The Earth-bound asteroid scientists saw coming

History-making asteroid tracked from space to its fiery demise in an African desert


A meteorite from an asteroid tracked by scientists lies in the Nubian Desert in northern Sudan. The deep black color tells researchers that the rock is rich in carbon.



On October 7, 2008, an asteroid the size of a car blazed through the atmosphere. It eventually crashed into the Nubian Desert in the African nation of Sudan. Eyewitnesses who were looking up at the sky reported seeing a fireball over the desert. Then, this asteroid, named 2008 TC3, exploded.

Some people weren’t surprised by all the fireworks, though. For the first time in history, scientists were able to watch the asteroid as it flew through space, then entered Earth’s atmosphere and crashed into the desert. 2008 TC3 is the first asteroid to be observed both in space and on Earth. Before this asteroid’s arrival, scientists have had to rely on data from one place or the other.

Asteroids the size of 2008 TC3 are not uncommon. Fragments from one usually strike Earth every year. Because they are so small, Earth-bound asteroids usually remain unseen until they enter our atmosphere. Larger asteroids are easier to see, but are more rare.

“It’s like when bugs splatter on the windshield. You don’t see the bug until it’s too late,” says Mark Boslough. “You’d see a baseball coming towards the windshield much sooner.” Boslough is a physicist at Sandia National Laboratories in Albuquerque, N.M. And he studied the asteroid’s collision.

The astronomers who first observed 2008 TC3 got lucky. They didn’t know they were going to see it. “It just so happened that the asteroid was coming from the direction that the telescope was pointed in,” says Peter Jenniskens. He’s an astronomer at the SETI Institute in Mountain View, Calif. The astronomers first saw the asteroid on October 6, through a telescope on a mountain near Tucson, Ariz.

As they watched 2008 TC3 move across the sky, the scientists studied its mineral composition. To do this, they observed how the asteroid reflected sunlight. They also used tracking equipment to correctly predict when the asteroid would impact Earth. Shortly after the collision, Jenniskens and a team of astronomers and students from Sudan headed out into the desert to look for meteorites, pieces of the asteroid that survived the fiery trip through the atmosphere and landed on Earth. The team brought back about 47 meteorites from 2008 TC3.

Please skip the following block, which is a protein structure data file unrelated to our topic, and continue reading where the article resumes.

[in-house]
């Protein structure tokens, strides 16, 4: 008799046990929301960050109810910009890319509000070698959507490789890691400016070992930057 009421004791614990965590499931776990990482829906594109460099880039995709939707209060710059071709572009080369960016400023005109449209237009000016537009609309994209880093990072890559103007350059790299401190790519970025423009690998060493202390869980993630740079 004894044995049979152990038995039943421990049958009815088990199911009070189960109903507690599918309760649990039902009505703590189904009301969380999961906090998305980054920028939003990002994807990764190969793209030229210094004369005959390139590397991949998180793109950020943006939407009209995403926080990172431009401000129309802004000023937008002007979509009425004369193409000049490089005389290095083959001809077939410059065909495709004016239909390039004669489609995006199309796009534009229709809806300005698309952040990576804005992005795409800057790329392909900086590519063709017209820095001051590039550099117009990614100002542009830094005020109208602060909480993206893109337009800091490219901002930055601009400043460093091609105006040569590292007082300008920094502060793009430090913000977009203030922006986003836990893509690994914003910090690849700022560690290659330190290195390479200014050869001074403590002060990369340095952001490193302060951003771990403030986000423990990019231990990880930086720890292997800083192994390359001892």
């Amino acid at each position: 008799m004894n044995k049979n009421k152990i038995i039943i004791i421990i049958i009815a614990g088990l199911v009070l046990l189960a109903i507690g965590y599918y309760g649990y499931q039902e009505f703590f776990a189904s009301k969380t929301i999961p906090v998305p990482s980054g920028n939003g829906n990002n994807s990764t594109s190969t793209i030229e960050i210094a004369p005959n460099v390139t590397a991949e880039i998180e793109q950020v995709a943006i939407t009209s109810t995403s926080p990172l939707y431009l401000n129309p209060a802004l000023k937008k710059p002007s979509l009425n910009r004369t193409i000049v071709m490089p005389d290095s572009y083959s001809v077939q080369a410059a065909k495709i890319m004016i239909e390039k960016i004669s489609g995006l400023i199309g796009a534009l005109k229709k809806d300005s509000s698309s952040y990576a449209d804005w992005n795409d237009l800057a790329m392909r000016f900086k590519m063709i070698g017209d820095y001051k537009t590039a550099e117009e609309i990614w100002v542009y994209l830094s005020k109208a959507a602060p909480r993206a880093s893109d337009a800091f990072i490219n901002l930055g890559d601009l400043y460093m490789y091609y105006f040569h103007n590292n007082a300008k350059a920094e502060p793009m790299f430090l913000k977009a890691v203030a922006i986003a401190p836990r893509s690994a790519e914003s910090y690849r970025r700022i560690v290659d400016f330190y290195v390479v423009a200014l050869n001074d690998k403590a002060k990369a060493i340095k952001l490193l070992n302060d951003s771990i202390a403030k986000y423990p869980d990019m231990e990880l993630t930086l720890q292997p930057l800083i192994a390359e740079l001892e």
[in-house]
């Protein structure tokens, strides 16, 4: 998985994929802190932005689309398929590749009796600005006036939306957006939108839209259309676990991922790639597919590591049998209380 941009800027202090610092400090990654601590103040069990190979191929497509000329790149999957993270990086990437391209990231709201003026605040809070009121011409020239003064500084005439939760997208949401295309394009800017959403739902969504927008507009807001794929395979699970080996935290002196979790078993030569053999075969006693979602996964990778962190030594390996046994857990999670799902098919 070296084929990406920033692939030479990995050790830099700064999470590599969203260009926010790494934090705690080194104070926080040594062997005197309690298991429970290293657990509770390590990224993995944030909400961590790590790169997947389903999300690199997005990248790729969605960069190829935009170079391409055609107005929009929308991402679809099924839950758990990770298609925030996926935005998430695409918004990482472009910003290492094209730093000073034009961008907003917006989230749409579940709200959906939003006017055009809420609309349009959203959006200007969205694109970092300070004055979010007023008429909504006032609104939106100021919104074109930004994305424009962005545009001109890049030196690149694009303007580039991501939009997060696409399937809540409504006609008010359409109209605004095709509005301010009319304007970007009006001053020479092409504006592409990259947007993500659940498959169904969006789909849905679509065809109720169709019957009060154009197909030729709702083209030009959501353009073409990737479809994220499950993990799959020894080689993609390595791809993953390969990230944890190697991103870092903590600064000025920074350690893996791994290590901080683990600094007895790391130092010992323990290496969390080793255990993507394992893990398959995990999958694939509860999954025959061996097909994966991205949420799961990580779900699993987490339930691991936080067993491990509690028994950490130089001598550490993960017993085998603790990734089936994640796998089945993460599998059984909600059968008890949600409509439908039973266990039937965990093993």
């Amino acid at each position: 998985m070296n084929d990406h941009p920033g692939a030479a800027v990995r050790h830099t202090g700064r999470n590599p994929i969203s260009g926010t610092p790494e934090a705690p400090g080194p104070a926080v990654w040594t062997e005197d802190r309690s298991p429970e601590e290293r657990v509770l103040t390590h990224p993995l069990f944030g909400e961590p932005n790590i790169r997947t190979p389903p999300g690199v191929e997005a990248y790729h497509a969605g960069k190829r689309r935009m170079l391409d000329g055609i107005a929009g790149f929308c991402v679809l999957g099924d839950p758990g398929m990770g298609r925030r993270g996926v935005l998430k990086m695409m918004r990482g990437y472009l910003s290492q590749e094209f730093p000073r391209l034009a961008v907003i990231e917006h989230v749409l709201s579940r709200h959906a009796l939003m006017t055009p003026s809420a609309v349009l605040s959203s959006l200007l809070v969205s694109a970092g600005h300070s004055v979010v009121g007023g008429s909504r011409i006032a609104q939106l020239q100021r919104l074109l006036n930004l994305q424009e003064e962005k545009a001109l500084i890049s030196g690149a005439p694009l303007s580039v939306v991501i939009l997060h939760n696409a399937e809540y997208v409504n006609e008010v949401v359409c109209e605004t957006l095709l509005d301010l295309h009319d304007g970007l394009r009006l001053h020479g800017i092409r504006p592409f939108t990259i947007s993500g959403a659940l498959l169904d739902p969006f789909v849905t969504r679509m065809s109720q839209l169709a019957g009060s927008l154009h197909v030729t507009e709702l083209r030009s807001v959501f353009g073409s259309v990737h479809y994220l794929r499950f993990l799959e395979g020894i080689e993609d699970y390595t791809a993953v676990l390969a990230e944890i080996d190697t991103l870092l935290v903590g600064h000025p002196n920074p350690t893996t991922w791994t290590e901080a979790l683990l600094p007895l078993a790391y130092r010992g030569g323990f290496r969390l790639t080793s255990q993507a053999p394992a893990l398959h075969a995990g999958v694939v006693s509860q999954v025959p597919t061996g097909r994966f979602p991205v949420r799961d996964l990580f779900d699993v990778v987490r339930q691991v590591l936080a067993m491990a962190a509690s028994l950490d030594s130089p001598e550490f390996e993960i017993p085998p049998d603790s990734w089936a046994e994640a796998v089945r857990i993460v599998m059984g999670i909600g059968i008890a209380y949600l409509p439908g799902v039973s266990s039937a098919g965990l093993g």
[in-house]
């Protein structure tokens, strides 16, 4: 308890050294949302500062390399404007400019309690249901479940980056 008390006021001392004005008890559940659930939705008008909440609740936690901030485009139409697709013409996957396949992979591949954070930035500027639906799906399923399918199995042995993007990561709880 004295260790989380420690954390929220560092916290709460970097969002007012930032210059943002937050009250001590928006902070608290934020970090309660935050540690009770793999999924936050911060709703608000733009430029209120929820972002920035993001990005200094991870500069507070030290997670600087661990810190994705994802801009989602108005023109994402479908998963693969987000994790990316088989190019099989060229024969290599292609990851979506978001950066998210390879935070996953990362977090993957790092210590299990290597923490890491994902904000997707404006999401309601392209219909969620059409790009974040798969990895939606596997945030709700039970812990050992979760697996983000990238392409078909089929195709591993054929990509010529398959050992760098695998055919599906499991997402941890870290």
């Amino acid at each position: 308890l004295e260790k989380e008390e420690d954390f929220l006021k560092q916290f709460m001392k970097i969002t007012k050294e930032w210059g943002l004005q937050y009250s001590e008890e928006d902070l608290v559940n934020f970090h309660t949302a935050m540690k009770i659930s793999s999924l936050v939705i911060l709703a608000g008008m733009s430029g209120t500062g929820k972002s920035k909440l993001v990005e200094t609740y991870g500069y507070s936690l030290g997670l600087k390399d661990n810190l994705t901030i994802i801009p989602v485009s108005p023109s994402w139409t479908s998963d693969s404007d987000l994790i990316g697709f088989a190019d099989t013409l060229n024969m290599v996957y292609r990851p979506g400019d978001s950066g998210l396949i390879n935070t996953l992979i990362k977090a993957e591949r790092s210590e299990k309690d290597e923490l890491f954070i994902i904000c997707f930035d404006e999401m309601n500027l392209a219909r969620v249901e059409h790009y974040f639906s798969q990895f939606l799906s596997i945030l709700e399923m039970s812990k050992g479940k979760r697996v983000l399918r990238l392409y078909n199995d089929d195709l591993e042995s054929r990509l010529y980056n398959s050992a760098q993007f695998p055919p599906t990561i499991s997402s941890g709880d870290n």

Once they were able to study the fragments in the laboratory, the scientists quickly realized that the 2008 TC3 meteorites were unlike anything they had seen or studied before. More research on the pieces gave the scientists new information about the characteristics of different kinds of meteorites.

In addition to helping scientists understand more about asteroids, 2008 TC3 may prove to be helpful to humankind in the future. If a larger and more dangerous asteroid ever comes crashing toward Earth, scientists might see it coming.

Power words: (Adapted from the Yahoo! Kids Dictionary)

Meteorite: A stony or metallic mass of matter that has fallen to Earth’s surface from outer space.

Asteroid: Any of numerous small celestial bodies that revolve around the sun.

Telescope: Any of various devices used to detect and observe distant objects.

Atmosphere: The gaseous mass surrounding a celestial body and retained by the celestial body’s gravitational field.

Stephen Ornes lives in Nashville, Tenn., and his family has two rabbits, six chickens and a cat. He has written for Science News Explores since 2008 on topics including lightning, feral pigs, big bubbles and space junk.

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